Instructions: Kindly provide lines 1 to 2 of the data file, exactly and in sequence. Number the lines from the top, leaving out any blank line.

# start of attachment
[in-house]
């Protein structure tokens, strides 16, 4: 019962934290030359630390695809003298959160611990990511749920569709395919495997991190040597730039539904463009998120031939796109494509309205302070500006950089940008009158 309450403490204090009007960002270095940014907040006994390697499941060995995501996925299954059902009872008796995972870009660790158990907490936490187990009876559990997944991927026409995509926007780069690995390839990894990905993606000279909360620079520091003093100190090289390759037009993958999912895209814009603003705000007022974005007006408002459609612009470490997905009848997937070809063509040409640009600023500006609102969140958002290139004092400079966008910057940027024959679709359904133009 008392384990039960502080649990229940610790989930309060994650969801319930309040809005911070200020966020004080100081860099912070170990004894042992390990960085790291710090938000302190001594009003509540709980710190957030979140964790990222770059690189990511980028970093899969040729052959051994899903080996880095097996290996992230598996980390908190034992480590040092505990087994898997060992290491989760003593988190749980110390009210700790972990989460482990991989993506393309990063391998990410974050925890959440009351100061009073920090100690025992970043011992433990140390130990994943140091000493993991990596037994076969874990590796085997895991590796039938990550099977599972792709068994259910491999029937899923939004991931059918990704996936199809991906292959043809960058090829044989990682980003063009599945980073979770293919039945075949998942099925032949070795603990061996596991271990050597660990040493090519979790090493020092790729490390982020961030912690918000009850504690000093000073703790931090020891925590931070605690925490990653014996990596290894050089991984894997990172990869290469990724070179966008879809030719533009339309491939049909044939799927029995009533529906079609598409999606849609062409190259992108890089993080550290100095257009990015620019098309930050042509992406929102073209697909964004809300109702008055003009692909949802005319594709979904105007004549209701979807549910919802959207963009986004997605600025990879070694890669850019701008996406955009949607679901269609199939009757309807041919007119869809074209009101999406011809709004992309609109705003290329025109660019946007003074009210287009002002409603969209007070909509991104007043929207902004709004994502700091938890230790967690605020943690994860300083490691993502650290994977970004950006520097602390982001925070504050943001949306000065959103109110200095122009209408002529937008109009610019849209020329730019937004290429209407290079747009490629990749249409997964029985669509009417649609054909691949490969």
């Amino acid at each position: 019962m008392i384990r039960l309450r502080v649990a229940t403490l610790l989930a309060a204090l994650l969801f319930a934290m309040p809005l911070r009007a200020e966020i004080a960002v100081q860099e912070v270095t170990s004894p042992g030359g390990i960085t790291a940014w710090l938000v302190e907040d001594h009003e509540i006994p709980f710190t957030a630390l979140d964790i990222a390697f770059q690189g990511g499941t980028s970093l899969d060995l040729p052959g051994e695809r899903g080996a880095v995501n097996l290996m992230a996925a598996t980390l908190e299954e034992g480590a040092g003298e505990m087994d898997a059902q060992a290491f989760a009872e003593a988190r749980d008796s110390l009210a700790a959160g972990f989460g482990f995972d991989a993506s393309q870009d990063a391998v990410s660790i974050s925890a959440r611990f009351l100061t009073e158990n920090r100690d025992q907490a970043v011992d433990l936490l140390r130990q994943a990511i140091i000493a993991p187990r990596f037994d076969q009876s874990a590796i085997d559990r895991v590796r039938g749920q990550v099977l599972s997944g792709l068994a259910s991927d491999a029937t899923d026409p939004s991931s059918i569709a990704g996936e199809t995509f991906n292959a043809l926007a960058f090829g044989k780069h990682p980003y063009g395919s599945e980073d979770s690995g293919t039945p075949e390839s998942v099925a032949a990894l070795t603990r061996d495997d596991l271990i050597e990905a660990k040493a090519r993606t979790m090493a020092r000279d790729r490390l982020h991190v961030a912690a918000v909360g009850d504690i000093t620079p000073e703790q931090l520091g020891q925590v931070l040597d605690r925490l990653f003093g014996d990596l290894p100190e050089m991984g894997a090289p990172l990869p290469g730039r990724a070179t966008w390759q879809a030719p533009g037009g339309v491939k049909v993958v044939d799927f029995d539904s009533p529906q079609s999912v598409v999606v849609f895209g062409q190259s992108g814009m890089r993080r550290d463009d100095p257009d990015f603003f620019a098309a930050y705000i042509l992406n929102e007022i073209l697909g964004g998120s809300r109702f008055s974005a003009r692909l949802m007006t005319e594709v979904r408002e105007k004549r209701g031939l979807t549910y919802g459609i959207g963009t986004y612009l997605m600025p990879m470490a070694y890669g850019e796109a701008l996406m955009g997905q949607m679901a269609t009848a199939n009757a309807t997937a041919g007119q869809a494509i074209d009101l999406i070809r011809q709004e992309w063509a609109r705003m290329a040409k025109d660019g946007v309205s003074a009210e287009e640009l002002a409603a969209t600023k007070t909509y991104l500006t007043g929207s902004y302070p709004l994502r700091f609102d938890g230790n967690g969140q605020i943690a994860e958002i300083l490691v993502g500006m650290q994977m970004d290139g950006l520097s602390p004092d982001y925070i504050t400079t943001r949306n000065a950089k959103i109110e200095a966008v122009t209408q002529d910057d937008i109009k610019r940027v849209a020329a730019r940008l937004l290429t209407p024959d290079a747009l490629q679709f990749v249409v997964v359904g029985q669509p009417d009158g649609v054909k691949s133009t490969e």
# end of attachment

[in-house]
């Protein structure tokens, strides 16, 4: 019962934290030359630390695809003298959160611990990511749920569709395919495997991190040597730039539904463009998120031939796109494509309205302070500006950089940008009158 309450403490204090009007960002270095940014907040006994390697499941060995995501996925299954059902009872008796995972870009660790158990907490936490187990009876559990997944991927026409995509926007780069690995390839990894990905993606000279909360620079520091003093100190090289390759037009993958999912895209814009603003705000007022974005007006408002459609612009470490997905009848997937070809063509040409640009600023500006609102969140958002290139004092400079966008910057940027024959679709359904133009 008392384990039960502080649990229940610790989930309060994650969801319930309040809005911070200020966020004080100081860099912070170990004894042992390990960085790291710090938000302190001594009003509540709980710190957030979140964790990222770059690189990511980028970093899969040729052959051994899903080996880095097996290996992230598996980390908190034992480590040092505990087994898997060992290491989760003593988190749980110390009210700790972990989460482990991989993506393309990063391998990410974050925890959440009351100061009073920090100690025992970043011992433990140390130990994943140091000493993991990596037994076969874990590796085997895991590796039938990550099977599972792709068994259910491999029937899923939004991931059918990704996936199809991906292959043809960058090829044989990682980003063009599945980073979770293919039945075949998942099925032949070795603990061996596991271990050597660990040493090519979790090493020092790729490390982020961030912690918000009850504690000093000073703790931090020891925590931070605690925490990653014996990596290894050089991984894997990172990869290469990724070179966008879809030719533009339309491939049909044939799927029995009533529906079609598409999606849609062409190259992108890089993080550290100095257009990015620019098309930050042509992406929102073209697909964004809300109702008055003009692909949802005319594709979904105007004549209701979807549910919802959207963009986004997605600025990879070694890669850019701008996406955009949607679901269609199939009757309807041919007119869809074209009101999406011809709004992309609109705003290329025109660019946007003074009210287009002002409603969209007070909509991104007043929207902004709004994502700091938890230790967690605020943690994860300083490691993502650290994977970004950006520097602390982001925070504050943001949306000065959103109110200095122009209408002529937008109009610019849209020329730019937004290429209407290079747009490629990749249409997964029985669509009417649609054909691949490969």